Onyeka says she has seen the therapeutic value of the visits time and time again. Patients get to see their family’s support and they get to talk about the treatment they are going through.
“You can see a change in personality and how they are handling things,” she says.
Onyeka says she has been able to reassure patients through social rounding.
“There are so many unknowns with COVID-19. You can sense when you walk into the room that people have a lot on their minds,” she says. “The phone isn’t the same as having someone there with you who is caring and listening.”
That has been especially key for patients who don’t have family support in Springfield, or at all.
“Social rounding lets you offer a bit of yourself into their day. You can show them that someone does care. That’s definitely something we should continue doing.”
All of patient experience’s innovation has been an extension of the department’s core mission.
“We want to further the lines of communication for patients. Everything we are doing lets patients see that communication with their family is important to us.”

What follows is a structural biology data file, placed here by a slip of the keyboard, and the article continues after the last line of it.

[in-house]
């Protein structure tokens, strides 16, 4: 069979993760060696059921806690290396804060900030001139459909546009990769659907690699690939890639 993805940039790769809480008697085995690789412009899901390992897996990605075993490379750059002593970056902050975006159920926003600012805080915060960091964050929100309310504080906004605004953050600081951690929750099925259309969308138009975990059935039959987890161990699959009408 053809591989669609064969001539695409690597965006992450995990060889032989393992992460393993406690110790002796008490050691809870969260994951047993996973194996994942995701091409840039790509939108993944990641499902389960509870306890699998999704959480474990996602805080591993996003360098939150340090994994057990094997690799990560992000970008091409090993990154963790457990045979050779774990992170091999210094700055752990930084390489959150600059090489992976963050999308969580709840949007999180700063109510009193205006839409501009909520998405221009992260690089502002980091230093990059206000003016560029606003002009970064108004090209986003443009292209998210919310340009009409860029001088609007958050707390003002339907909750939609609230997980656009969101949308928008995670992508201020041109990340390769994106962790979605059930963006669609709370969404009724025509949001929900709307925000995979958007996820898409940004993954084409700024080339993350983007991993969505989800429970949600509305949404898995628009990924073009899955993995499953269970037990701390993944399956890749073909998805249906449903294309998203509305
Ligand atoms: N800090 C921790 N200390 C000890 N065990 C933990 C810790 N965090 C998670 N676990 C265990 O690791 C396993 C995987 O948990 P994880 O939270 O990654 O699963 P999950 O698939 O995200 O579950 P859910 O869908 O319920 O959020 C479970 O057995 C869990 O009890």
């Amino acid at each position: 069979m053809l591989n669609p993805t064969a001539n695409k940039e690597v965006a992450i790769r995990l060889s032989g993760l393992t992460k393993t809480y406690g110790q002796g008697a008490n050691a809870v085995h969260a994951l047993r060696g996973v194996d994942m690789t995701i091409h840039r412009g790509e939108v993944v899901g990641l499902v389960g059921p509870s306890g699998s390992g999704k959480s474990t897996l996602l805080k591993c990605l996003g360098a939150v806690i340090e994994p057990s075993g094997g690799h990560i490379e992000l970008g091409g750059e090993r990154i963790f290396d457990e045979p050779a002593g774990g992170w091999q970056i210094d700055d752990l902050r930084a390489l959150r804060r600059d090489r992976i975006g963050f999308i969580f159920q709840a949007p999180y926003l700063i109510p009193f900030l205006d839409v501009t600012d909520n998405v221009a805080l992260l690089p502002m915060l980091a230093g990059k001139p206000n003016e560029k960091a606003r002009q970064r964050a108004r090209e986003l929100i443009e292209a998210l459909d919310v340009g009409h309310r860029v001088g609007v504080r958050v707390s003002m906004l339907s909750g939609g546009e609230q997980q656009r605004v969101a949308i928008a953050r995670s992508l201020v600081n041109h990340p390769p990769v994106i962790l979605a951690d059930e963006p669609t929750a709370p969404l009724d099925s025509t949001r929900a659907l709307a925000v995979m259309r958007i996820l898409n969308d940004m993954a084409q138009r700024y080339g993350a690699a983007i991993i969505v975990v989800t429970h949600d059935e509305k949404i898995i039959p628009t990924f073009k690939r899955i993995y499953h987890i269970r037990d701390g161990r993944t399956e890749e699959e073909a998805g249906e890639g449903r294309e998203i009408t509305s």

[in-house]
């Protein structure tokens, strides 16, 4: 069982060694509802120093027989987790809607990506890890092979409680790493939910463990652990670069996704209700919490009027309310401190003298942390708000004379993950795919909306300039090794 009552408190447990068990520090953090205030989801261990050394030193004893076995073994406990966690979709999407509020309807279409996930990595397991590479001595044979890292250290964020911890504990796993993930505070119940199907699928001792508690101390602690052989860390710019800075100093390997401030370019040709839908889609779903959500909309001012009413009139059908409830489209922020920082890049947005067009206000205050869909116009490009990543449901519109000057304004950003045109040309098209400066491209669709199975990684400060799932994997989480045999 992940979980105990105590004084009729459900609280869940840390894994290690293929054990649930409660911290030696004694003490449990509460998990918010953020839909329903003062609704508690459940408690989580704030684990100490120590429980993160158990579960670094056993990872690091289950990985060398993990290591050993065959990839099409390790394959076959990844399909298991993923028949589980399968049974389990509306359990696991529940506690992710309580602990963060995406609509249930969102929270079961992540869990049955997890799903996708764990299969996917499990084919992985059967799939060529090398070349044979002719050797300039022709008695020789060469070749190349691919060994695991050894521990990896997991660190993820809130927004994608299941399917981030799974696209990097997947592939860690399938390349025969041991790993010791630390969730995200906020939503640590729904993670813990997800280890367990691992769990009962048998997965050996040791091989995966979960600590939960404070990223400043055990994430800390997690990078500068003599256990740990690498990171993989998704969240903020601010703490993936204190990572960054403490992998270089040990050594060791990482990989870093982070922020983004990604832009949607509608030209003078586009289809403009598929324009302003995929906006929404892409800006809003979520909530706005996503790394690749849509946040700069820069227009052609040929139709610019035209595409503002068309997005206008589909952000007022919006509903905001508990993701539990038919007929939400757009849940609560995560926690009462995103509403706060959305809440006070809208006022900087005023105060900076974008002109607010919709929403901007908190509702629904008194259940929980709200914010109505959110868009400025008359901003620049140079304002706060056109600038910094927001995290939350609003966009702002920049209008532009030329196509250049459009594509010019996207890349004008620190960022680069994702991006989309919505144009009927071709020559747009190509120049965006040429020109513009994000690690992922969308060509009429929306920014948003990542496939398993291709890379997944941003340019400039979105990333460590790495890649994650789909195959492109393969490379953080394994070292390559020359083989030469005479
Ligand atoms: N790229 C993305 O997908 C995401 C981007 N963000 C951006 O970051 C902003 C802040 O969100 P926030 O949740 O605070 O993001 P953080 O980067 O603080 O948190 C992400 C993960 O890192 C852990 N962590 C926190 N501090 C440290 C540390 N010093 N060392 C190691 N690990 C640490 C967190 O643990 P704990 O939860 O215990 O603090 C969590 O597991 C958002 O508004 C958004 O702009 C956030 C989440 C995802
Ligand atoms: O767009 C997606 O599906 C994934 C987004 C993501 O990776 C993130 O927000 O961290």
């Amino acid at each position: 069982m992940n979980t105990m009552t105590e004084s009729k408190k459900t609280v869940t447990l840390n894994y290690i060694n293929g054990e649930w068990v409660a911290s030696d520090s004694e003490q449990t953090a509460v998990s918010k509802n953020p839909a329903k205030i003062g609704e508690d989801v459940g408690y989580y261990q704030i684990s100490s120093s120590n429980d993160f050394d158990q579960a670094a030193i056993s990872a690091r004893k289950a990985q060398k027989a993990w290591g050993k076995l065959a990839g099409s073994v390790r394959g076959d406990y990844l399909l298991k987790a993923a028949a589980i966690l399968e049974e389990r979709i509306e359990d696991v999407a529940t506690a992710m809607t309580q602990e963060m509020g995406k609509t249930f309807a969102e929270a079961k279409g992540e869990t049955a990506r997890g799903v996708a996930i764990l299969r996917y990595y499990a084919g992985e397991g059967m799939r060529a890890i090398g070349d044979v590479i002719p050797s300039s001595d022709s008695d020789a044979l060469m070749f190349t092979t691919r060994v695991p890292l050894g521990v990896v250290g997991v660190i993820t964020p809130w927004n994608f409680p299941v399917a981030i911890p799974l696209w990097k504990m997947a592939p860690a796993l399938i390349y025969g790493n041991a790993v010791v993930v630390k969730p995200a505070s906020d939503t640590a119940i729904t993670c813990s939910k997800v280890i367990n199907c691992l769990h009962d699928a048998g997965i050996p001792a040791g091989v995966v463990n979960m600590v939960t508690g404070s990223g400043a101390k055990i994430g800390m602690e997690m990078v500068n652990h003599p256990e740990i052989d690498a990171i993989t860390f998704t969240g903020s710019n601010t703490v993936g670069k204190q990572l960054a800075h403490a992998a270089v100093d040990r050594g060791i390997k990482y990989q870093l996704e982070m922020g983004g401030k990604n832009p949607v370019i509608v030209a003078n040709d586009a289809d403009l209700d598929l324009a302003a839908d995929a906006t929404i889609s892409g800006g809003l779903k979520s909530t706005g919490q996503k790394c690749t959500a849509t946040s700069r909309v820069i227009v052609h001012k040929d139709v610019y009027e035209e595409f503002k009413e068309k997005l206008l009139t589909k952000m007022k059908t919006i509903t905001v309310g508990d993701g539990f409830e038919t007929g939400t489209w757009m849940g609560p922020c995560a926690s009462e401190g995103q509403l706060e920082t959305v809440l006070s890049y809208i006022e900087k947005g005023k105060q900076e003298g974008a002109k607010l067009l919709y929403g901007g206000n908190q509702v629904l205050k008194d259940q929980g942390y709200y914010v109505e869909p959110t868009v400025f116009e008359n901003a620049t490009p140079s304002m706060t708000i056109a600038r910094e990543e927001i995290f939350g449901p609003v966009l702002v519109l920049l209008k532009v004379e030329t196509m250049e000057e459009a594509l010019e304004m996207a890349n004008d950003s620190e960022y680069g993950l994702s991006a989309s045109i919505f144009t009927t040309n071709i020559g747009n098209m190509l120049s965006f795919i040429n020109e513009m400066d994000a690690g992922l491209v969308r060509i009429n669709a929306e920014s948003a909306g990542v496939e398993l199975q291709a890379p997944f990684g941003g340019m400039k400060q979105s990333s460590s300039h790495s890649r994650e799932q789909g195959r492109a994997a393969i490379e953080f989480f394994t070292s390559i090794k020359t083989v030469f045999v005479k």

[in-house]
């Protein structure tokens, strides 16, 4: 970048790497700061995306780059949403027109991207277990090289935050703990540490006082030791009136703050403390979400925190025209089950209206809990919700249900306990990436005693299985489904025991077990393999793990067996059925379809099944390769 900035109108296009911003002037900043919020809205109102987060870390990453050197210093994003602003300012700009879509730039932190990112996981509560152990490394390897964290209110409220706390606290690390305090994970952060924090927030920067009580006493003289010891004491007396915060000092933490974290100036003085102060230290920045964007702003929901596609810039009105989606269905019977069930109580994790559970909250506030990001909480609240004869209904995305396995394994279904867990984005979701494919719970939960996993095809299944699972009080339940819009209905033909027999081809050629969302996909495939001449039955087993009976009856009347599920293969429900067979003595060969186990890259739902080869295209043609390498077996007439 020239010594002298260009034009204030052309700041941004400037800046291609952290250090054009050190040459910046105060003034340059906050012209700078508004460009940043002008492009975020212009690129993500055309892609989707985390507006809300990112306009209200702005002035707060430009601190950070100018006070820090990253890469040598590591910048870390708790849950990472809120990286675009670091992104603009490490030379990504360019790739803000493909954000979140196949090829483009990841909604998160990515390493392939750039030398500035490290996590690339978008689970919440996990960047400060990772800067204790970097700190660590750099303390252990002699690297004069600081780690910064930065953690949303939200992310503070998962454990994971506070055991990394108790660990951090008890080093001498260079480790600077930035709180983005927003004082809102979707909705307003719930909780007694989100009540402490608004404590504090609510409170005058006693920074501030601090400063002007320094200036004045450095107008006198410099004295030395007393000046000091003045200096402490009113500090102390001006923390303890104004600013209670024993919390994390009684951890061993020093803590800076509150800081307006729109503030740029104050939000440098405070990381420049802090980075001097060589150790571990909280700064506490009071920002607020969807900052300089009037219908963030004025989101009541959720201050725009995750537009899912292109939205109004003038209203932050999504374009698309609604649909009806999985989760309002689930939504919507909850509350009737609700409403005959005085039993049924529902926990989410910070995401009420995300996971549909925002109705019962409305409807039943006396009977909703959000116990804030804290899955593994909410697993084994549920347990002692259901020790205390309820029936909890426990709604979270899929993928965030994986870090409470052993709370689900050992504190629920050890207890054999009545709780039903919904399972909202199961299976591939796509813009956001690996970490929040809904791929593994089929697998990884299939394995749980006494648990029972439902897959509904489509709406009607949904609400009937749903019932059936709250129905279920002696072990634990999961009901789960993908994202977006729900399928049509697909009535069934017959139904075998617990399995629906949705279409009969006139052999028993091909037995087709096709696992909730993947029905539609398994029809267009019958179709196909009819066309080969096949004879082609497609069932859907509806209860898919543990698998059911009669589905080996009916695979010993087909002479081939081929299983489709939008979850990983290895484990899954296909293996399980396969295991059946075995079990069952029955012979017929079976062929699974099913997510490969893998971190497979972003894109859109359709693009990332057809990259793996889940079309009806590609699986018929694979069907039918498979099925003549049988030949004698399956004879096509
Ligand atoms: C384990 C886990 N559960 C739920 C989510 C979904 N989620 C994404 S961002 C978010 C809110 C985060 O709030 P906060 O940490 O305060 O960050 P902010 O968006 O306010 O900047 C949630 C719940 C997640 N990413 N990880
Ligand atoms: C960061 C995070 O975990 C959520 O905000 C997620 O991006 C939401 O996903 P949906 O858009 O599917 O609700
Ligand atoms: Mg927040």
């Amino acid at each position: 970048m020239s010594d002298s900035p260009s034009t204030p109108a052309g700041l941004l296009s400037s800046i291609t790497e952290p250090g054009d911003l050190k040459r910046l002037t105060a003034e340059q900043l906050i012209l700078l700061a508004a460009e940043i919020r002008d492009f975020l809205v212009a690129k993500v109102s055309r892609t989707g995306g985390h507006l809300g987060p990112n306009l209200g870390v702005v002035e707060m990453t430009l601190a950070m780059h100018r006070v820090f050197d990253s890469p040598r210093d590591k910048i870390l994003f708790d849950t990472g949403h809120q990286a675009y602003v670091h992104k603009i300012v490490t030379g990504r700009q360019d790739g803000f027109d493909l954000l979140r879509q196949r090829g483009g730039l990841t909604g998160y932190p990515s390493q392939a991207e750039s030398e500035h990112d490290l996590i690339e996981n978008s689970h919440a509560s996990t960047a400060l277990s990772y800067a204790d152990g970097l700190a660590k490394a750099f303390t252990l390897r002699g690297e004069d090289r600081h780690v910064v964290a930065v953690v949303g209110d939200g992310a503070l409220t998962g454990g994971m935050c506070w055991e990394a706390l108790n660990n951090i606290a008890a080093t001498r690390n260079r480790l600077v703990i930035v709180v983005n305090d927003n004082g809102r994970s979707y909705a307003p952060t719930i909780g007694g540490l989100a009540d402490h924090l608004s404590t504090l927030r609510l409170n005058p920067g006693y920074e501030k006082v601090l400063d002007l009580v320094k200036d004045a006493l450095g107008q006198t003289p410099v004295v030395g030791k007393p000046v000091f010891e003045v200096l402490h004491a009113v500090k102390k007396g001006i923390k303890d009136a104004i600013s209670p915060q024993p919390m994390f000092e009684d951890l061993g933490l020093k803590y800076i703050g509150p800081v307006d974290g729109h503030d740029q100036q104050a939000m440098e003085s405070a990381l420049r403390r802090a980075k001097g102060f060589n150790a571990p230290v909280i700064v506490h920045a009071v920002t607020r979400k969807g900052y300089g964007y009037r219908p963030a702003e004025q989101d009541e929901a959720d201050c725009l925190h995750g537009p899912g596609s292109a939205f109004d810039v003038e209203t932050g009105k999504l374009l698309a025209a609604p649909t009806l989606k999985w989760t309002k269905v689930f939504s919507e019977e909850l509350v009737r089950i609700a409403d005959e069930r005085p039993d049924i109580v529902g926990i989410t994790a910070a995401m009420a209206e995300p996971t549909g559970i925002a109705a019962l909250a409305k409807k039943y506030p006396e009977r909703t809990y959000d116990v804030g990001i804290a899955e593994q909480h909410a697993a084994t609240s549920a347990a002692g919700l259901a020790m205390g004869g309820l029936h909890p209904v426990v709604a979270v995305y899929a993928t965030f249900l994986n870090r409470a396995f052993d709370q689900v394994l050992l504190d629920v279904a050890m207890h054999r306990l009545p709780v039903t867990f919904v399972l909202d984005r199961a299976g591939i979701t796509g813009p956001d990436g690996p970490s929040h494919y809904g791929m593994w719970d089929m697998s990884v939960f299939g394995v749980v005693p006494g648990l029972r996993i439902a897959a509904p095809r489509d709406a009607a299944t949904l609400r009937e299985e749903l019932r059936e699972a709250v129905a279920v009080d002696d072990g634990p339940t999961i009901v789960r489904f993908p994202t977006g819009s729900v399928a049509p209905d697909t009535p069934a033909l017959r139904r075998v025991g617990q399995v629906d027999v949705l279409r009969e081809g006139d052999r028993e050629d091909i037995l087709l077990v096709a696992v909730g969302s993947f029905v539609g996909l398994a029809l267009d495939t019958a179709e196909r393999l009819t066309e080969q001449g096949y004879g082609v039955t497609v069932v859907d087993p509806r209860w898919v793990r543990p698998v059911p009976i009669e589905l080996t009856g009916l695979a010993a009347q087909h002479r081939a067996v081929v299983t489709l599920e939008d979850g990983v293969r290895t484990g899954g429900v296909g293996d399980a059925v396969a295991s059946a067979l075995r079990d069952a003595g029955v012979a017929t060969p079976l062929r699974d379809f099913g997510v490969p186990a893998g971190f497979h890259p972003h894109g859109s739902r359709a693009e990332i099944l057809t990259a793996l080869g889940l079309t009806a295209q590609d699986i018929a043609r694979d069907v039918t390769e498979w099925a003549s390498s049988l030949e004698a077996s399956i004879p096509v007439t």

For patients and their families, that communication can be just as vital as the clinical care we provide.
Just last week, Onyeka helped a patient see her daughter and her grandchildren with a video visit.
The patient had been unable to speak due to aphasia and was having a difficult day.
“She completely lit up when she got to see her grandsons,” Onyeka says. During the call, there was a moment when the family had finished talking to her and the patient slowly said the words, “I love you.”
“Just the emotion in that room, and from the family … wow,” Onyeka says. “Her daughter was so excited she was crying. Then mom was crying. Then, there’s me and I’m standing there holding the iPad, hiding happy tears behind my mask, too.
“Moments like these remind me of what a privilege we have to be able to take part in so many special, tender moments between patients and families.”